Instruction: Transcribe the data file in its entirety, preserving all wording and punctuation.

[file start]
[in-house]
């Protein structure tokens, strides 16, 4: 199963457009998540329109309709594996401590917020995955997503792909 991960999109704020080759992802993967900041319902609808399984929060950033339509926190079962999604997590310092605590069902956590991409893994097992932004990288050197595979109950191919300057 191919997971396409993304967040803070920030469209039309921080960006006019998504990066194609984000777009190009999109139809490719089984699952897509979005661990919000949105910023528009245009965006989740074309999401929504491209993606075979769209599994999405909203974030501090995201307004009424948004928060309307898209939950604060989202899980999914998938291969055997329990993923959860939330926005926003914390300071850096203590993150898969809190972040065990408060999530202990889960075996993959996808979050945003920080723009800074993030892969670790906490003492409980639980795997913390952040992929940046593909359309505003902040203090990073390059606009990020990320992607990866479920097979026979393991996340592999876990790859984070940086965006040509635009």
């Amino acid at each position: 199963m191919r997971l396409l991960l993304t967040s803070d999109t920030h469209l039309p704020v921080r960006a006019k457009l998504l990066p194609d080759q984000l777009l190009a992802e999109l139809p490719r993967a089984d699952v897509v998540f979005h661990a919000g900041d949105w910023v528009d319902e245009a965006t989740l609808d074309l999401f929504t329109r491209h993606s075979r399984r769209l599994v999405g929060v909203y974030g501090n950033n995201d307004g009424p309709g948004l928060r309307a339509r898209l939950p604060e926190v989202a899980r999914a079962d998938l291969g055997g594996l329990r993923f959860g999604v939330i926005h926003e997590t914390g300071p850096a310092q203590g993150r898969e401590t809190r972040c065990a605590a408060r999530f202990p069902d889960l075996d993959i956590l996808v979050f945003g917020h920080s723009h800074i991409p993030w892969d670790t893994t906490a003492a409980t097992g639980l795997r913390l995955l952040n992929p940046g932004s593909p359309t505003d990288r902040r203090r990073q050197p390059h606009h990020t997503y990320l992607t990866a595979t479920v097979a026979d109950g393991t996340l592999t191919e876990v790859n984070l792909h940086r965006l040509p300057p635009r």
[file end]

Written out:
[in-house]
């Protein structure tokens, strides 16, 4: 199963457009998540329109309709594996401590917020995955997503792909 991960999109704020080759992802993967900041319902609808399984929060950033339509926190079962999604997590310092605590069902956590991409893994097992932004990288050197595979109950191919300057 191919997971396409993304967040803070920030469209039309921080960006006019998504990066194609984000777009190009999109139809490719089984699952897509979005661990919000949105910023528009245009965006989740074309999401929504491209993606075979769209599994999405909203974030501090995201307004009424948004928060309307898209939950604060989202899980999914998938291969055997329990993923959860939330926005926003914390300071850096203590993150898969809190972040065990408060999530202990889960075996993959996808979050945003920080723009800074993030892969670790906490003492409980639980795997913390952040992929940046593909359309505003902040203090990073390059606009990020990320992607990866479920097979026979393991996340592999876990790859984070940086965006040509635009």
């Amino acid at each position: 199963m191919r997971l396409l991960l993304t967040s803070d999109t920030h469209l039309p704020v921080r960006a006019k457009l998504l990066p194609d080759q984000l777009l190009a992802e999109l139809p490719r993967a089984d699952v897509v998540f979005h661990a919000g900041d949105w910023v528009d319902e245009a965006t989740l609808d074309l999401f929504t329109r491209h993606s075979r399984r769209l599994v999405g929060v909203y974030g501090n950033n995201d307004g009424p309709g948004l928060r309307a339509r898209l939950p604060e926190v989202a899980r999914a079962d998938l291969g055997g594996l329990r993923f959860g999604v939330i926005h926003e997590t914390g300071p850096a310092q203590g993150r898969e401590t809190r972040c065990a605590a408060r999530f202990p069902d889960l075996d993959i956590l996808v979050f945003g917020h920080s723009h800074i991409p993030w892969d670790t893994t906490a003492a409980t097992g639980l795997r913390l995955l952040n992929p940046g932004s593909p359309t505003d990288r902040r203090r990073q050197p390059h606009h990020t997503y990320l992607t990866a595979t479920v097979a026979d109950g393991t996340l592999t191919e876990v790859n984070l792909h940086r965006l040509p300057p635009r």